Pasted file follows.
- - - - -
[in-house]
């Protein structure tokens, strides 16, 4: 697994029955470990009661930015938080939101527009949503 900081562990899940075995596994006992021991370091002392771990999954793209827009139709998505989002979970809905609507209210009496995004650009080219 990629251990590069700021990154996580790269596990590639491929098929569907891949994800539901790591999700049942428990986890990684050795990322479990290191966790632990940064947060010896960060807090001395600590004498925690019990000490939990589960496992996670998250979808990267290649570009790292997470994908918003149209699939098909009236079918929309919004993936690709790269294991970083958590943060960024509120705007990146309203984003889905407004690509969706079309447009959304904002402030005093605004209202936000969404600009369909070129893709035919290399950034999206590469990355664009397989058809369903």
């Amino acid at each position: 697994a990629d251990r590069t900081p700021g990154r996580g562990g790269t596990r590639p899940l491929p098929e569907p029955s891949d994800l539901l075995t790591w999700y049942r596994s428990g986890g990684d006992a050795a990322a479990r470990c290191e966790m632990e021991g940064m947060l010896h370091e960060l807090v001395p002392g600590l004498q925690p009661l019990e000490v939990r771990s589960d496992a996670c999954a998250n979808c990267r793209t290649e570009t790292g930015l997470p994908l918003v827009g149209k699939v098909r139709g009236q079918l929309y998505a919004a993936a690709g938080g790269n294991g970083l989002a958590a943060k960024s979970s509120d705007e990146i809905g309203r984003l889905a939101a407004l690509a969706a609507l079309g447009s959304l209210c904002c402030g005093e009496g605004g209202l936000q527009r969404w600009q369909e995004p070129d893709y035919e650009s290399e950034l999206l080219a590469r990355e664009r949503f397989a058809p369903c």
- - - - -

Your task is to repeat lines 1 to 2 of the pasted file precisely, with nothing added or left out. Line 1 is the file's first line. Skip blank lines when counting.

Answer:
[in-house]
């Protein structure tokens, strides 16, 4: 697994029955470990009661930015938080939101527009949503 900081562990899940075995596994006992021991370091002392771990999954793209827009139709998505989002979970809905609507209210009496995004650009080219 990629251990590069700021990154996580790269596990590639491929098929569907891949994800539901790591999700049942428990986890990684050795990322479990290191966790632990940064947060010896960060807090001395600590004498925690019990000490939990589960496992996670998250979808990267290649570009790292997470994908918003149209699939098909009236079918929309919004993936690709790269294991970083958590943060960024509120705007990146309203984003889905407004690509969706079309447009959304904002402030005093605004209202936000969404600009369909070129893709035919290399950034999206590469990355664009397989058809369903």